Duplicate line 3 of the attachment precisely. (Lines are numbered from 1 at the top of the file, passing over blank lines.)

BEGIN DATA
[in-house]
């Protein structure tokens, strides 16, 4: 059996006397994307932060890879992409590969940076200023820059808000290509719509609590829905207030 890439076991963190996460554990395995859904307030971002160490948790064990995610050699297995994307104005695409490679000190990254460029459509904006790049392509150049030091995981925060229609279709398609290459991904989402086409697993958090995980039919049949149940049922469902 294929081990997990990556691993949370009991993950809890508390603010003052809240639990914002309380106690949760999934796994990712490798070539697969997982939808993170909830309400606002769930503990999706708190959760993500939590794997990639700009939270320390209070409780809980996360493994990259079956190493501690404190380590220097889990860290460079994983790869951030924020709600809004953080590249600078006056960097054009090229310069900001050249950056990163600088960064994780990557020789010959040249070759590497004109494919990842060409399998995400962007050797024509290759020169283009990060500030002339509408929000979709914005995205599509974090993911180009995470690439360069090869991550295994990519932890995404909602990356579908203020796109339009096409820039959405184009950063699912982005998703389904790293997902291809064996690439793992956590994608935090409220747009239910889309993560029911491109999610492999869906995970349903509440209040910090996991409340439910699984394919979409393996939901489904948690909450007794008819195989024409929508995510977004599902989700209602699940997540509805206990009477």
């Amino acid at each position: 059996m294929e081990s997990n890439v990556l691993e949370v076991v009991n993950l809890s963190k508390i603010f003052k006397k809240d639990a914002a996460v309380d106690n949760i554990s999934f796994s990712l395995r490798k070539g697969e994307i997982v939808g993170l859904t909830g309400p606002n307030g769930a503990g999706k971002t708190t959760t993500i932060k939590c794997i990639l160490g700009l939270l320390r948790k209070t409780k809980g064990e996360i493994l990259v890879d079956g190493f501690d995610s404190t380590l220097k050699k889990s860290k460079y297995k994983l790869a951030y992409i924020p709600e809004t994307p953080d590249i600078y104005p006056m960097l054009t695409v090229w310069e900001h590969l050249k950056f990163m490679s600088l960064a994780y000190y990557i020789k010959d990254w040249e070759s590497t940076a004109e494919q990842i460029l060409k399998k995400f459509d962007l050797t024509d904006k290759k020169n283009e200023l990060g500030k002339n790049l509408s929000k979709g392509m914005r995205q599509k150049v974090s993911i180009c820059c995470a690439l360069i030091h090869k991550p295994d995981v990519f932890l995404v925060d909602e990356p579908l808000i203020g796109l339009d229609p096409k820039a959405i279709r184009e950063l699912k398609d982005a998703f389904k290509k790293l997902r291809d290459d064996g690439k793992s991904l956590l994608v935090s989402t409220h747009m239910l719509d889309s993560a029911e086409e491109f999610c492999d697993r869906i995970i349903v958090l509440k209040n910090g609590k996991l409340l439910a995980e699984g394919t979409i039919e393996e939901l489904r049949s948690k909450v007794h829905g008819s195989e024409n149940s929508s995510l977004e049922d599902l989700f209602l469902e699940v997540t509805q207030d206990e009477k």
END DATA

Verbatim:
């Amino acid at each position: 059996m294929e081990s997990n890439v990556l691993e949370v076991v009991n993950l809890s963190k508390i603010f003052k006397k809240d639990a914002a996460v309380d106690n949760i554990s999934f796994s990712l395995r490798k070539g697969e994307i997982v939808g993170l859904t909830g309400p606002n307030g769930a503990g999706k971002t708190t959760t993500i932060k939590c794997i990639l160490g700009l939270l320390r948790k209070t409780k809980g064990e996360i493994l990259v890879d079956g190493f501690d995610s404190t380590l220097k050699k889990s860290k460079y297995k994983l790869a951030y992409i924020p709600e809004t994307p953080d590249i600078y104005p006056m960097l054009t695409v090229w310069e900001h590969l050249k950056f990163m490679s600088l960064a994780y000190y990557i020789k010959d990254w040249e070759s590497t940076a004109e494919q990842i460029l060409k399998k995400f459509d962007l050797t024509d904006k290759k020169n283009e200023l990060g500030k002339n790049l509408s929000k979709g392509m914005r995205q599509k150049v974090s993911i180009c820059c995470a690439l360069i030091h090869k991550p295994d995981v990519f932890l995404v925060d909602e990356p579908l808000i203020g796109l339009d229609p096409k820039a959405i279709r184009e950063l699912k398609d982005a998703f389904k290509k790293l997902r291809d290459d064996g690439k793992s991904l956590l994608v935090s989402t409220h747009m239910l719509d889309s993560a029911e086409e491109f999610c492999d697993r869906i995970i349903v958090l509440k209040n910090g609590k996991l409340l439910a995980e699984g394919t979409i039919e393996e939901l489904r049949s948690k909450v007794h829905g008819s195989e024409n149940s929508s995510l977004e049922d599902l989700f209602l469902e699940v997540t509805q207030d206990e009477k």